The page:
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Bond Attorney: Job Description, Duties and Salary

Learn about the education and preparation needed to become a bond attorney. Get a quick view of the requirements as well as details about degree programs, job duties and licensure requirements to find out if this is the career for you.

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The primary responsibility of a bond lawyer is to make sure that bond acquisitions and sales do not break any sort of laws. They generally work for a government, bank, or government agency and have a thorough knowledge of tax, finance, and security laws. In addition to having passed a state bar exam, bond lawyers need to have a Juris Doctor degree.

Essential Information

A lawyer who practices municipal bond law may be referred to as a bond attorney. These attorneys assist a government or government agency in raising funds for projects by issuing bonds. The practice incorporates aspects of securities law and tax law, and common duties may include developing the plans for structuring the bonds, attending bond hearings and drawing up documents regarding issuance of the bond. Like all attorneys, a bond attorney must hold a law degree and have passed their state's bar examination. In law school, aspiring bond attorneys may be able to choose courses that will give them a solid background in this field.

Required Education Juris Doctor (J.D.) degree
Other Requirements Pass state bar examination
Projected Job Growth for All Attorneys 6% from 2014-24*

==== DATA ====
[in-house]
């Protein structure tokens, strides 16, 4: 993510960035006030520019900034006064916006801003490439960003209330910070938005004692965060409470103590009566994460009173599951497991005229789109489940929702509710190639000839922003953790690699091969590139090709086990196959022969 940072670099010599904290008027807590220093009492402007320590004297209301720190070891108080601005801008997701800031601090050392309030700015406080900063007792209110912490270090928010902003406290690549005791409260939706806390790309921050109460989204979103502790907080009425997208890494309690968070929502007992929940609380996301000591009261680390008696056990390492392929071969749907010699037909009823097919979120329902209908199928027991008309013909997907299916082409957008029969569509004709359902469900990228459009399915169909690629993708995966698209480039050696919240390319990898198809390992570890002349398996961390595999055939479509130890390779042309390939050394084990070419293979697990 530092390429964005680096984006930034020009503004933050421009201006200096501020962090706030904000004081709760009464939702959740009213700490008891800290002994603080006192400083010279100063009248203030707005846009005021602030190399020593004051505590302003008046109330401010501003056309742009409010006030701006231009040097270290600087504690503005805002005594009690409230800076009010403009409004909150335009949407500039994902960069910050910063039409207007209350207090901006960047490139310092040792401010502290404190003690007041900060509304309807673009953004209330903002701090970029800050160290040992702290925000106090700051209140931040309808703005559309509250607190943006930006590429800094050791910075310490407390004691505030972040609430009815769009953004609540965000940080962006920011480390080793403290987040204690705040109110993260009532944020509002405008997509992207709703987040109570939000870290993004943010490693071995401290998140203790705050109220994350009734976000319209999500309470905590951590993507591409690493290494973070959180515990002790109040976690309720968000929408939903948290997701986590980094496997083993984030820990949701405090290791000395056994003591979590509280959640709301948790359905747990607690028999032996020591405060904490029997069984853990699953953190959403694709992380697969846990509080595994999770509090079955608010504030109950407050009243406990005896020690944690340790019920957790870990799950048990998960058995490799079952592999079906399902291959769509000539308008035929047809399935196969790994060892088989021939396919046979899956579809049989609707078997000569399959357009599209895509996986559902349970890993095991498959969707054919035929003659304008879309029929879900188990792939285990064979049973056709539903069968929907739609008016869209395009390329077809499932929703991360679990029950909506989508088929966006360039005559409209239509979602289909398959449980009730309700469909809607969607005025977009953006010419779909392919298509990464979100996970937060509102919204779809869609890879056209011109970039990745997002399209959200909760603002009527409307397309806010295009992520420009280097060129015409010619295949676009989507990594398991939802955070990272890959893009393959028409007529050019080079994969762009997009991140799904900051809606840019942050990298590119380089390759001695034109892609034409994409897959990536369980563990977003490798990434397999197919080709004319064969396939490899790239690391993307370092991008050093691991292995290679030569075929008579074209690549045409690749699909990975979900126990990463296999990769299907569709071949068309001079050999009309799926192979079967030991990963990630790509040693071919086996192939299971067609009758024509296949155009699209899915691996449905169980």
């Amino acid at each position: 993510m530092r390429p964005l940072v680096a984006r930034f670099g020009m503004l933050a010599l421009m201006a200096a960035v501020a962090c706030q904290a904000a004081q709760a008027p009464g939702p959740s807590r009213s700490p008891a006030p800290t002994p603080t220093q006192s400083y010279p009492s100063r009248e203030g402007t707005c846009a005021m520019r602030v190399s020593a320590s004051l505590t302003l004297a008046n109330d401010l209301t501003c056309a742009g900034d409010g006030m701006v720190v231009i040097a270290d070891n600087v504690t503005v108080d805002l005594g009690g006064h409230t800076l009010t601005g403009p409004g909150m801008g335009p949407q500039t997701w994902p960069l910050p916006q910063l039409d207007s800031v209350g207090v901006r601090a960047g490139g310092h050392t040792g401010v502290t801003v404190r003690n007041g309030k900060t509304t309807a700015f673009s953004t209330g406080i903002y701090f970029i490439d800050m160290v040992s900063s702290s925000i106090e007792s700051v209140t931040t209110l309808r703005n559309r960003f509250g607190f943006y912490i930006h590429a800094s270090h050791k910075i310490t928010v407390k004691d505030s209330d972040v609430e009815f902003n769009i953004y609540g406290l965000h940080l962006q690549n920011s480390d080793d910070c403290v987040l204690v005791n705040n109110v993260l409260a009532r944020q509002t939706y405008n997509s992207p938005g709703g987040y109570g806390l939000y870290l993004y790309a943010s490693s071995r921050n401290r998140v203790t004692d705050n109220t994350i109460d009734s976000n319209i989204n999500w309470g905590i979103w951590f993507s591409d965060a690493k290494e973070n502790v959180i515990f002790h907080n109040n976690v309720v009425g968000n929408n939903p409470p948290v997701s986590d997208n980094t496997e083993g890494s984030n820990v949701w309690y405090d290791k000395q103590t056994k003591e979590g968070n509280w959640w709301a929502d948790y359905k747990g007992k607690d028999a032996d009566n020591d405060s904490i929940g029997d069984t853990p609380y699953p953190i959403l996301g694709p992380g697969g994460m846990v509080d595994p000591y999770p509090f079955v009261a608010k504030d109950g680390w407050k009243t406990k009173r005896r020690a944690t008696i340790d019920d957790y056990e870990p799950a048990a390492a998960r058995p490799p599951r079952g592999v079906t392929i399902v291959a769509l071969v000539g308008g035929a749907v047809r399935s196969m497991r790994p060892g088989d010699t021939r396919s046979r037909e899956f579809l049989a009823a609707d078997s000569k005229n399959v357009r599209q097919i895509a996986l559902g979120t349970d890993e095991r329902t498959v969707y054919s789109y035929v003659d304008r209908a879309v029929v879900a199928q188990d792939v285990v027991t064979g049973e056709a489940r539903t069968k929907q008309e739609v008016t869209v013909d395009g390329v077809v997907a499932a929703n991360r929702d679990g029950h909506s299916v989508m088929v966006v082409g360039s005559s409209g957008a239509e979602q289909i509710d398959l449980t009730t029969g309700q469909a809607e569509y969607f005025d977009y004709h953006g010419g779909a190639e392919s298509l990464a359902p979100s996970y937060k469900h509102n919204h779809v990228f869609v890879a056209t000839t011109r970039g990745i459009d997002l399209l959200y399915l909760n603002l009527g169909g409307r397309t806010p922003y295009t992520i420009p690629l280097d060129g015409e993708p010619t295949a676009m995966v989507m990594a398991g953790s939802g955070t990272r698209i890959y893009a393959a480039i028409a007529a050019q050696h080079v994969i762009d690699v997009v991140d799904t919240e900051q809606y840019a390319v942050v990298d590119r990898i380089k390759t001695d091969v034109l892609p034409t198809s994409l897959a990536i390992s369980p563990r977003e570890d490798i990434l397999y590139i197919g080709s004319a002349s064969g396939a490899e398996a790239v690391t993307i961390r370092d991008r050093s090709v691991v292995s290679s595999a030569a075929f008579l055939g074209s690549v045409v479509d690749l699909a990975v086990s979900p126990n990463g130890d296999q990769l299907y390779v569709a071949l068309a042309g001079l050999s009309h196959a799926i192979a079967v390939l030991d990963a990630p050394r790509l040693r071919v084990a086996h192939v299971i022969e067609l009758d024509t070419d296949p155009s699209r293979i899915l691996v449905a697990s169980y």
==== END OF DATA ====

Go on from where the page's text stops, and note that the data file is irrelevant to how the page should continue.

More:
Median Salary for All Attorneys $115,820 (2015)*

Sources: * U.S. Bureau of Labor Statistics (BLS).

Job Description of a Bond Attorney

An attorney who practices municipal bond law may be called a bond attorney. The term 'municipal' can refer to state or local governments, as well as components of the government, such as a school board.

Attorneys who practice bond law usually assist a municipality with the process of issuing bonds to fund a project, but may also represent the bank that provides funding. Bond funds are used for projects when tax dollars cannot be used for funding. Examples of bond projects include building schools or other public and government buildings.

In the process of issuing bonds, the municipality seeking funding tells banks and other financial institutions that they are preparing to have a bond project. The bank or financial institution, sometimes called an underwriter, provides the agency with funding. In turn, they sell portions of their investment to investors, which are referred to as bonds.

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Job Duties

A bond attorney participates in all aspects of the bond process. Their main concern is to ensure that the procurement of financing and sale of bonds complies with security, tax, finance and other laws.

Typical job duties include writing financial documents for the sales of bonds and obtaining government approval of the bond sale. These attorneys may also decide how to structure the bonds and draft documents to submit to the Securities and Exchange Commission and other agencies to show the validity of the sale.

They may attend and preside over any bond hearings. Because of the complexity of bond sales, most municipalities hire a lawyer anytime a bond project is anticipated.

To perform these tasks, they will investigate the purpose of the bond and research any applicable laws. They also review documentation provided by the municipality or bank to ensure its correctness and that it can be relied upon in drafting other bond documents.

Typical Salary

Because a bond lawyer is the same as any other type of attorney, their incomes are usually similar. In May 2015, the U.S. Bureau of Labor Statistics (BLS) reported that attorneys earned a median salary of $115,820 per year.

Bond lawyers can represent either a bank or government dealing with bonds. On top of understanding bond law, these lawyers have to write documents related to bond sales, such as reports for the Securities and Exchange Commission, and they may also need to figure out how bonds should be structured. As such, this career requires excellent research and analytical skills.

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